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Monday, January 20, 2020

In September 2018, the Fred. Olsen family of Oslo celebrated 170 years of shipowning. The schedules of the members of the present Fred. Olsen Cruise Lines’ fleet were co-ordinated so that all four coincided in Cadiz on the 10th September. A spectacular celebration ensued.

Today, of course, the family holdings consist of much more than the familiar cruise ships: there are real estate and ferries in the Canary Islands, oil rigs and service vessels, the Harland & Wolff shipyard in Belfast, wind farms, a tidal power experiment, fish farms, publications, and a travel business.

Olsen’s first became known in Britain when, in the midnineteenth century, during the days before mechanical refrigeration, their tiny wooden sailing vessels braved the treacherous waves and weather of the North Sea to bring blocks of Norwegian ice to British ports. It was a dangerous trade. Whatever the conditions, they had to get through. If the ice melted and the vessel became flooded with water, the consequences were disastrous. In any case, shipping was a risky business and the first Fred. (an abbreviation of Fredrik and always spelled with a dot after the final ‘d’) lost ten of the twenty-two ships he owned during his lifetime. Nevertheless, he and his two brothers became successful shipowners.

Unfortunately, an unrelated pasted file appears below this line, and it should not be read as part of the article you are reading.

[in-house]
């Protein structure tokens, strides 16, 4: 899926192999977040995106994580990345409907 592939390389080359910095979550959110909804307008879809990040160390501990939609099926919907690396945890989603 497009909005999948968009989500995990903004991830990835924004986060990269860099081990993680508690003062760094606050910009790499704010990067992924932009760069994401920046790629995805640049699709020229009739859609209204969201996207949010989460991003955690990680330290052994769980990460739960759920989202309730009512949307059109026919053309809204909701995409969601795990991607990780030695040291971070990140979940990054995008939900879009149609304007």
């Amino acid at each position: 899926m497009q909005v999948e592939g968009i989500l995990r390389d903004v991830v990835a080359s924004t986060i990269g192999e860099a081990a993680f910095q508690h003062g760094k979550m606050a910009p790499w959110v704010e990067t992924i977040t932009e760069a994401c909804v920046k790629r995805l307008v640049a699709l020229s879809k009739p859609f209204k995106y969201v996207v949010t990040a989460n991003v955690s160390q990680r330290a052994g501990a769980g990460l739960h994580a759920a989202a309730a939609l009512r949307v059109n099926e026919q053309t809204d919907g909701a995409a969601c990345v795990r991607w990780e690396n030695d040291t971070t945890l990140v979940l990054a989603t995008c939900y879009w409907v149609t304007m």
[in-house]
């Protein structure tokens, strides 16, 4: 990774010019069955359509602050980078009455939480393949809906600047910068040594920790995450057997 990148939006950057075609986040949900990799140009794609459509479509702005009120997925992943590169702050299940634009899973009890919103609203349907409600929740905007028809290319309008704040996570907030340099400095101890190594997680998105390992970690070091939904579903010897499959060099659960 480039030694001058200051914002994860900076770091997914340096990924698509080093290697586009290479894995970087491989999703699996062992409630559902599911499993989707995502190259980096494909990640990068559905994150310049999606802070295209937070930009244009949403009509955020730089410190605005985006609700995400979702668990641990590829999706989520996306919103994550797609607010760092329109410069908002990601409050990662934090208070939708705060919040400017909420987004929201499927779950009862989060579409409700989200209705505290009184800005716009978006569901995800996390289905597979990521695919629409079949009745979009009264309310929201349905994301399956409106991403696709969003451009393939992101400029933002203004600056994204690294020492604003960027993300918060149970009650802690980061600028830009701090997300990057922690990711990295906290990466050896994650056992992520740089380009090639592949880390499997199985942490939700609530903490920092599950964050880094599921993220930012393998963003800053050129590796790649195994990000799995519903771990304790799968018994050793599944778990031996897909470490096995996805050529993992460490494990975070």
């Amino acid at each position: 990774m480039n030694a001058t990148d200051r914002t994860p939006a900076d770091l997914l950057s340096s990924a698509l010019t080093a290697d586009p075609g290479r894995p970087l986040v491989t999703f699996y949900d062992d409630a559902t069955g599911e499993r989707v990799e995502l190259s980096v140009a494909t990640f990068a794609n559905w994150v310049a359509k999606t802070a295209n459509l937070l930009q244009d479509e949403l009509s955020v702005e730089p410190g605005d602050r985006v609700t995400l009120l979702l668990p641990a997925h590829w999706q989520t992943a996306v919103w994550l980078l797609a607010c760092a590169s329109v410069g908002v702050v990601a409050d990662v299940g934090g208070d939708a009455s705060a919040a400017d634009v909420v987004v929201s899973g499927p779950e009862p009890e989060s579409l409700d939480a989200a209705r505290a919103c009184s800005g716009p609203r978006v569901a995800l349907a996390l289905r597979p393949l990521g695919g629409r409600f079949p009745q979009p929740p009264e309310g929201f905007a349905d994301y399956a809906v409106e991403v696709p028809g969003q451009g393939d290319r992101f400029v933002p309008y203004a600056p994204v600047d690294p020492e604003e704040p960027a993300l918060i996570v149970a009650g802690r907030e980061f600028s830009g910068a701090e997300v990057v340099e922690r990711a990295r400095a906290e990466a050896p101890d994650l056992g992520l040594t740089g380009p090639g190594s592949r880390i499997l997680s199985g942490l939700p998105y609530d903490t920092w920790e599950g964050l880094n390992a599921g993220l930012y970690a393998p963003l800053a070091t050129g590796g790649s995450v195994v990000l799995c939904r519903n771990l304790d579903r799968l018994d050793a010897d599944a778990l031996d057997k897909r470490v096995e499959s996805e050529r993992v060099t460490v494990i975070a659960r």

Early on, the tradition was established that whenever an Olsen ship sailed up the Kristianiafjord (now Oslofjord) past the family’s home village of Hvitsten, she would dip her ensign and a flag would be lowered onshore in response. That still happens today.

For many years, the best known Olsen connection with Britain was their Royal Mail passenger ferry service from Oslo to the Tyne. This began in 1906 when the highly entrepreneurial second Fred. took over the business of the failing Østlandske Lloyd company which had been running regular services from Kristiania (the present-day Oslo) to Newcastle and to Antwerp.

_auto_generated_thumb_ By the late ’twenties and the ’thirties, competition on the North Sea was intense. Ellerman’s Wilson Line’s green-hulled ships were sailing to Hull from ports around Scandinavia and the Baltic; Olsen’s great rival, the Bergen Line, ran a joint service with the Nordenfjeldske company from Bergen to the Tyne; and Svenska Lloyd (the Swedish Lloyd) had two outstanding Swan Hunter-built turbine steamers on their route from Gothenburg to Tilbury.

The Olsen ships were handicapped by having to make the long, slow passage down the Oslofjord before reaching the sea. Train connections between Southern Norway and both Bergen and Gothenburg were sufficiently good to make the Bergen Line and Swedish Lloyd services strong competitors to Olsen’s for the traffic from the region. On the other hand, Olsen’s could make the comforting claim that their service provided the shortest open sea passage of the rough North Sea.